Staff Spotlight: 20 Questions in 2 Minutes with Andrew Tompkins
20 Questions in 2 Minutes is our series of interviews with Management Council staff members. This week’s guest is Andrew Tompkins, Director of Member Services.
- What is your favorite ice cream topping?
It might be a tie between hot caramel and hot fudge. I am picky about hot fudge. I paid for college working in an ice cream shop in Canton where we made hot fudge from scratch.
- If you could live anywhere in the world, where would it be?
I’m really happy being where I am, but my wife would say Hawaii, even if we couldn’t really afford to live there. She says that living under a bridge in Hawaii is probably still better than living anywhere else.
- What’s one good book you’ve read recently?
I don’t remember the last book I read other than 7 ½ Lessons About the Brain, which I liked. My wife brought home Obama’s autobiography, but I haven’t had a chance to read it.
- What’s the first thing you do when you wake up in the morning?
Check my blood sugar level. I don’t necessarily have to, but it helps me track my progress.
- What was your favorite volunteer or service project?
I’m an Eagle Scout, and my son is an Eagle Scout, so we spent a lot of time together camping and stuff before he graduated from high school. My daughter is two years younger than my son, and I wanted to spend quality time with her, too. So, for two years I drove her high school band equipment truck to football games and such. It was a lot of fun! When we would arrive at away games, I would just grab the ladder and walk right by the ticket takers, and they would never question me. So, for two years, I was my daughter’s marching band roadie and got into football games for free.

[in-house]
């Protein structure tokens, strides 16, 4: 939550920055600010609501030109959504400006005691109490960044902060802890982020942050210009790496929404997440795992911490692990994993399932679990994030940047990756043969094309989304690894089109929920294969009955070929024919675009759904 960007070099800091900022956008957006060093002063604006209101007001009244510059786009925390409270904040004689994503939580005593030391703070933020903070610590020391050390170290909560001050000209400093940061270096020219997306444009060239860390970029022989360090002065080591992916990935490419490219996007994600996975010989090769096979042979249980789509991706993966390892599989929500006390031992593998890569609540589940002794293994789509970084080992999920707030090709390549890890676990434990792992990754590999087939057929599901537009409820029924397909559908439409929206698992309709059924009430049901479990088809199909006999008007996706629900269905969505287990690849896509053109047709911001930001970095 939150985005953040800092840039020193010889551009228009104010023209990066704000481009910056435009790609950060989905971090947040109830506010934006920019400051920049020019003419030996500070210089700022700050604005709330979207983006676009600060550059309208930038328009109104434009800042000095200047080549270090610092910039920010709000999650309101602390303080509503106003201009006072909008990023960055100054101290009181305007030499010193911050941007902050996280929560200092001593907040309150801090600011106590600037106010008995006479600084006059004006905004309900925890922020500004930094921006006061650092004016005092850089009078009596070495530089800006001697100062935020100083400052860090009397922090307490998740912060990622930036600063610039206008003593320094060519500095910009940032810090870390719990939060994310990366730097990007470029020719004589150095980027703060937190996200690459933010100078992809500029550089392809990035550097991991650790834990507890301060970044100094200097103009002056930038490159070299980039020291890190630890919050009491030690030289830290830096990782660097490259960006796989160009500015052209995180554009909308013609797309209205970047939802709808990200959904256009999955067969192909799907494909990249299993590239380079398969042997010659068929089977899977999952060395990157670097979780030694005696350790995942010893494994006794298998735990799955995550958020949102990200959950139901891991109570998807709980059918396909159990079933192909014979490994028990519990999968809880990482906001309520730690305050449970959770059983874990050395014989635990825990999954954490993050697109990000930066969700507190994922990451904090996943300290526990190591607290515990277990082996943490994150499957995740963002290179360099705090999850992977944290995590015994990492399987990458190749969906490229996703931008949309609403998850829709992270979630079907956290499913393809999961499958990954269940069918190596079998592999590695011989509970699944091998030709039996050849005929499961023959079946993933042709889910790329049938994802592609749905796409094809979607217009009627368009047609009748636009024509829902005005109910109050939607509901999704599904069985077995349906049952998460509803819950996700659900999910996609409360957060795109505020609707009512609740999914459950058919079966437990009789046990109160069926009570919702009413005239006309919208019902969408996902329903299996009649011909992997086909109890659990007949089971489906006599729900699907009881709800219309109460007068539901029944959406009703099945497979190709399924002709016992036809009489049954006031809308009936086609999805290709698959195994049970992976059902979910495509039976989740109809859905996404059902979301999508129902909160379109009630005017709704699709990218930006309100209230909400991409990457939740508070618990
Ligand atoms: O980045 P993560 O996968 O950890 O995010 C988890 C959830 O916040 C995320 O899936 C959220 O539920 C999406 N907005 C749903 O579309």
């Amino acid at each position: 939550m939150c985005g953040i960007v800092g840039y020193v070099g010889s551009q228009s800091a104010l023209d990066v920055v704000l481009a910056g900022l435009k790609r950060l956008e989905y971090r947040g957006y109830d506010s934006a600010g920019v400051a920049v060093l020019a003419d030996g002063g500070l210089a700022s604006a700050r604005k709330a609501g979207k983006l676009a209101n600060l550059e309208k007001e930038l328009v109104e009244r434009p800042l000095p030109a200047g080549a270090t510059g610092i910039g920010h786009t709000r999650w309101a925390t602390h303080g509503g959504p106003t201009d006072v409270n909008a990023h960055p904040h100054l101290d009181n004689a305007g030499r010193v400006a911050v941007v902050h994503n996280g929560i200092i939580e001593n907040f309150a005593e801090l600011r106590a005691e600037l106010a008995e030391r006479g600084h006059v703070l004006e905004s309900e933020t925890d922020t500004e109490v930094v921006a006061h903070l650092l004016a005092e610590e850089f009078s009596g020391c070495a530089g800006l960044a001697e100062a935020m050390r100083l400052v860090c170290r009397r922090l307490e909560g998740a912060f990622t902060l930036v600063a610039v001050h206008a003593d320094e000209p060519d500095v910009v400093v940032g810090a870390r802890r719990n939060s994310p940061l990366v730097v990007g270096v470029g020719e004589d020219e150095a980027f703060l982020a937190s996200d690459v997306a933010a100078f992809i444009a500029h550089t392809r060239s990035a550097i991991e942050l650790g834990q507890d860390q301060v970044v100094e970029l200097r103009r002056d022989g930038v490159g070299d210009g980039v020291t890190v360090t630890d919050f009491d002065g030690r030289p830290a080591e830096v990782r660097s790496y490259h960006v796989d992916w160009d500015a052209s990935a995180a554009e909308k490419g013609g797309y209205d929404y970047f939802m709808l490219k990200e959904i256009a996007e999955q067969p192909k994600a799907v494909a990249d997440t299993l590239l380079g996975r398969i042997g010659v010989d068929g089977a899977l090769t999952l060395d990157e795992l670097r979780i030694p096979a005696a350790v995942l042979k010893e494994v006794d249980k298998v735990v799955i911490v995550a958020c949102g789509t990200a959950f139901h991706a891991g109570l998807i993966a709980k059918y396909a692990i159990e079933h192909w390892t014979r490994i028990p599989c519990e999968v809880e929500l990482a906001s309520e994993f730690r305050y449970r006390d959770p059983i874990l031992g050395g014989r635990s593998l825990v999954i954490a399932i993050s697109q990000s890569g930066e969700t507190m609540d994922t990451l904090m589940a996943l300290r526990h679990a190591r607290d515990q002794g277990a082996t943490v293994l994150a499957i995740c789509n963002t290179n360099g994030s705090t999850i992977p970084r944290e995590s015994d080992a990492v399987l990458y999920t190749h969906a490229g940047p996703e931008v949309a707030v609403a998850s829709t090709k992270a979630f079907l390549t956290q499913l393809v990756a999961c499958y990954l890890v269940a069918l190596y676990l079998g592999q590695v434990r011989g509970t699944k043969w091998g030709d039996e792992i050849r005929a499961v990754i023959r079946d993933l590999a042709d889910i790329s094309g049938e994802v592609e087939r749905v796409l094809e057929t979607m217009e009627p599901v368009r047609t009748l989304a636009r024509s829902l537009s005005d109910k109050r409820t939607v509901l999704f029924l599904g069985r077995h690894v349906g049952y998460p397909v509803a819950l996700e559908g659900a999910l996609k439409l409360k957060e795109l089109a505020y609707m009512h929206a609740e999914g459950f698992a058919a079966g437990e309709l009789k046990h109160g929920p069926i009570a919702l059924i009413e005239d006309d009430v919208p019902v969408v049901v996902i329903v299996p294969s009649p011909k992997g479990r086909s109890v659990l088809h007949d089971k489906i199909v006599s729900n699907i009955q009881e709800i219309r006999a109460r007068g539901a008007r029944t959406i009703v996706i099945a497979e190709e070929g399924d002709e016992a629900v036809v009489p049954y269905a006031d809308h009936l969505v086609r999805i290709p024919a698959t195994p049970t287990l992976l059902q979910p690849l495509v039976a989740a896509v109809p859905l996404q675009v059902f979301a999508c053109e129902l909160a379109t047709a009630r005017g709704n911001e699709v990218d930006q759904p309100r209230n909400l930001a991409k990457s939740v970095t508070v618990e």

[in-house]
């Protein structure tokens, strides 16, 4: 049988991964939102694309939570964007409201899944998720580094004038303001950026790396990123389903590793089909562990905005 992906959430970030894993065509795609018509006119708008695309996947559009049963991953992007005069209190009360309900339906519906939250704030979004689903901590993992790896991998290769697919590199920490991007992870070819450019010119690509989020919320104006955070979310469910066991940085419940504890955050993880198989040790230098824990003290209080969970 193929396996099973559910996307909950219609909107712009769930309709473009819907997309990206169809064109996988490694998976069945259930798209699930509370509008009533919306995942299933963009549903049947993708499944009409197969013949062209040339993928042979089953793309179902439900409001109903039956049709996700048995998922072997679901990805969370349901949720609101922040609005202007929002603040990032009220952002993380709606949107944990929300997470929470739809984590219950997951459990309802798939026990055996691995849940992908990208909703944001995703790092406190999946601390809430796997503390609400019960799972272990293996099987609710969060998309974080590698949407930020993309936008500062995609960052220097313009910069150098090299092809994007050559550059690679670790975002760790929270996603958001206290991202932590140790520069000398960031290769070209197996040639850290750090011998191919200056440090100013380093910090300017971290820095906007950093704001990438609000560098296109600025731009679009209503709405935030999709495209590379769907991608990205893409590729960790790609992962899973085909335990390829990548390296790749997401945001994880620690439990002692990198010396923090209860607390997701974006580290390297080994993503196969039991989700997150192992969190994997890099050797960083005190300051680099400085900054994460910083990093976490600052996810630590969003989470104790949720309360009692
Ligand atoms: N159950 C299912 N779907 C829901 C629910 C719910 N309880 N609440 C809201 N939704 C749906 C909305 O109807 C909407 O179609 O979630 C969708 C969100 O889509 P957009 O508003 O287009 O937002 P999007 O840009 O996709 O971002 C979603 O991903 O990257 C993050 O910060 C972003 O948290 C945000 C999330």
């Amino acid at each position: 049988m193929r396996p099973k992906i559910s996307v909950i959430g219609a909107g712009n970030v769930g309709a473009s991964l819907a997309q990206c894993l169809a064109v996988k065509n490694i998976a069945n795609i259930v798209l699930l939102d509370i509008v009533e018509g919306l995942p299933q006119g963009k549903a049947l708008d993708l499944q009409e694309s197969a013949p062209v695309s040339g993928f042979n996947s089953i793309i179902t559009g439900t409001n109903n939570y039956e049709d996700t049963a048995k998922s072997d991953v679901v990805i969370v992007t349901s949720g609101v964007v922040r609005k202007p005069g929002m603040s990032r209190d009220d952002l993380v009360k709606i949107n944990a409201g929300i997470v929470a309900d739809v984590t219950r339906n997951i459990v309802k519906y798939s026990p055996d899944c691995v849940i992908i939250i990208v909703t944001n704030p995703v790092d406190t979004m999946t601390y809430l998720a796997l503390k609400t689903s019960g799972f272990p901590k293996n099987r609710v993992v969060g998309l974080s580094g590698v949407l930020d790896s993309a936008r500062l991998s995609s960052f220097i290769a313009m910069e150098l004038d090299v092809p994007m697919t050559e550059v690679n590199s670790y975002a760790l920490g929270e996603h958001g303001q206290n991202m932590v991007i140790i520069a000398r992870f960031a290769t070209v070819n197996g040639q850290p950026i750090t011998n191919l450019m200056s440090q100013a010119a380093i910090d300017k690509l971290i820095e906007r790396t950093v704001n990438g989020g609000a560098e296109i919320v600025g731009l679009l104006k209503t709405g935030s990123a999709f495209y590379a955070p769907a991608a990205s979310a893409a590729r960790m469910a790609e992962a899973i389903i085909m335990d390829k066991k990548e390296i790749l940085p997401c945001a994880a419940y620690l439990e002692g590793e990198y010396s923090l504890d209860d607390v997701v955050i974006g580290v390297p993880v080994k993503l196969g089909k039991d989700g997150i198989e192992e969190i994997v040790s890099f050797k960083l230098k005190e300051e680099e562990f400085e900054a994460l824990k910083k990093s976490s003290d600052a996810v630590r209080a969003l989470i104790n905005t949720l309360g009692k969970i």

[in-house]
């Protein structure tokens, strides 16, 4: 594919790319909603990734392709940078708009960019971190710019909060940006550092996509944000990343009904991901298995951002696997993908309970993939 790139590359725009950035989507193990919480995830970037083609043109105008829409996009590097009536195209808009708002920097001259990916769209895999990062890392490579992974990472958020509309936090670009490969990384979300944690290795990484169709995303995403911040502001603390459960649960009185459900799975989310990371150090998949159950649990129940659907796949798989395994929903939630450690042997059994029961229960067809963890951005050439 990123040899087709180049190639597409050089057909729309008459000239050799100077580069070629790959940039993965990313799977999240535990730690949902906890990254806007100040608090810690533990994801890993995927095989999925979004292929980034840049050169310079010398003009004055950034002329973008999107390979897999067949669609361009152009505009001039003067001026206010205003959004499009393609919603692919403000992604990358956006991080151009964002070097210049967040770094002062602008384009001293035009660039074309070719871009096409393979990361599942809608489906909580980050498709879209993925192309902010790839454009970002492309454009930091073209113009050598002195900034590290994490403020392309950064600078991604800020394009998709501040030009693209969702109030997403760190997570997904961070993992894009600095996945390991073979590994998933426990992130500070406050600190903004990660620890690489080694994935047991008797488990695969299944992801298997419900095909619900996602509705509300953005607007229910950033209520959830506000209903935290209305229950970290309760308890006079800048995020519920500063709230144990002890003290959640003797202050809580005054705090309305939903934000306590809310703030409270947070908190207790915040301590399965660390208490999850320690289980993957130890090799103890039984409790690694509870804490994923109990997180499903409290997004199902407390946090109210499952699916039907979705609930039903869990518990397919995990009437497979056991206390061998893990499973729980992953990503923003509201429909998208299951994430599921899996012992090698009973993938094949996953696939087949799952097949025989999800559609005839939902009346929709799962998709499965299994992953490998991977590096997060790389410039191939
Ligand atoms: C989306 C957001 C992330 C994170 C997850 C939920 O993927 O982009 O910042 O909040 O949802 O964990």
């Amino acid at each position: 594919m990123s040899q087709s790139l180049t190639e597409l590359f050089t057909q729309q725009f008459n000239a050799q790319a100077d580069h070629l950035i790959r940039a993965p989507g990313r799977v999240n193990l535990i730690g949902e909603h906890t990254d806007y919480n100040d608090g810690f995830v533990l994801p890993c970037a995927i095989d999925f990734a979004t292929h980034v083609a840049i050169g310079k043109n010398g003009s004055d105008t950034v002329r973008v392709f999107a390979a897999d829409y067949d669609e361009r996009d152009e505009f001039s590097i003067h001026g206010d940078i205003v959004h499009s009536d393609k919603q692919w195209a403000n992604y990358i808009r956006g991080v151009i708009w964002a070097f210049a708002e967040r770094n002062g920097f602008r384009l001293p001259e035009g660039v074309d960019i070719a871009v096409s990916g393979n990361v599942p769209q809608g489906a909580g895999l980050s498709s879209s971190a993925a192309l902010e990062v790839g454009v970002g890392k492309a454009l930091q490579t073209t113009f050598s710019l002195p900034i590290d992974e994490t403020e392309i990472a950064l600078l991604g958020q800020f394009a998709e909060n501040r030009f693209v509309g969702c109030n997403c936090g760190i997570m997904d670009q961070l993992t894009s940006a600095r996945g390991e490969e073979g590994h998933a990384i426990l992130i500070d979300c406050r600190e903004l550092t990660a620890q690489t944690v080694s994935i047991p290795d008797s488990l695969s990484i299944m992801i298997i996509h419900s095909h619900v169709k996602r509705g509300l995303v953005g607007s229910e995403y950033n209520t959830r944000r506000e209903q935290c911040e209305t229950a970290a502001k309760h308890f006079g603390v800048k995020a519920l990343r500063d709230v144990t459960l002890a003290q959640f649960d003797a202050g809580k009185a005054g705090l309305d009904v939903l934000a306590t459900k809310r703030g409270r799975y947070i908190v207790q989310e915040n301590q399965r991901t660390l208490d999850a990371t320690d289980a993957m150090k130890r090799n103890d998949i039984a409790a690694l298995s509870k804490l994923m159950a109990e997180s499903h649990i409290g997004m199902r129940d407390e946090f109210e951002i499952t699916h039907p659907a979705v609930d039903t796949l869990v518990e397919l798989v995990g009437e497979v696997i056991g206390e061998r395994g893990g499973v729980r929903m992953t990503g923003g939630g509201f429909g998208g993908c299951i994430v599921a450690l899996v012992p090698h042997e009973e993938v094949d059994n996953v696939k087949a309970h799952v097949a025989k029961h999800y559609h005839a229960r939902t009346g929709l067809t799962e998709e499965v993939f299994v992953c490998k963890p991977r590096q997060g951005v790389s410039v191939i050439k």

- If you could witness any event past, present, or future, what would it be?
I watched it on tv, but it would have been cool to be in person for either one of Obama’s inauguration days. Once when my kids were little, we went to Washington DC for July 4th fireworks—along with a couple hundred thousand other people—so I can somewhat imagine what the atmosphere must be like for an inauguration event.
- What’s one thing you’re really good at?
That’s a hard one for me to answer because I always viewed myself as a jack of all trades. I do a lot of projects around the house. Not so much because I am good at it but more because I am cheap and hate to pay people to fix things that I can do myself. Plumbing, electrical, tile floors, hanging drywall, that sort of stuff.
- What three items would you take with you to a deserted island?
An airplane, a pilot, and fuel.
- What can always bring your family together?
Typically, a meal, especially at holidays. It’s a little awkward for us these days because my daughter works a different shift. When my son is getting off work, she’s getting ready to go to work.
- What’s the best piece of advice a family member has given you?
I don’t remember any. They probably thought I wouldn’t listen anyway. I would say I learned a real sense of service from my parents. They were the kind of people who were always volunteering and pitching in without being asked.
- What originally got you interested in your current role?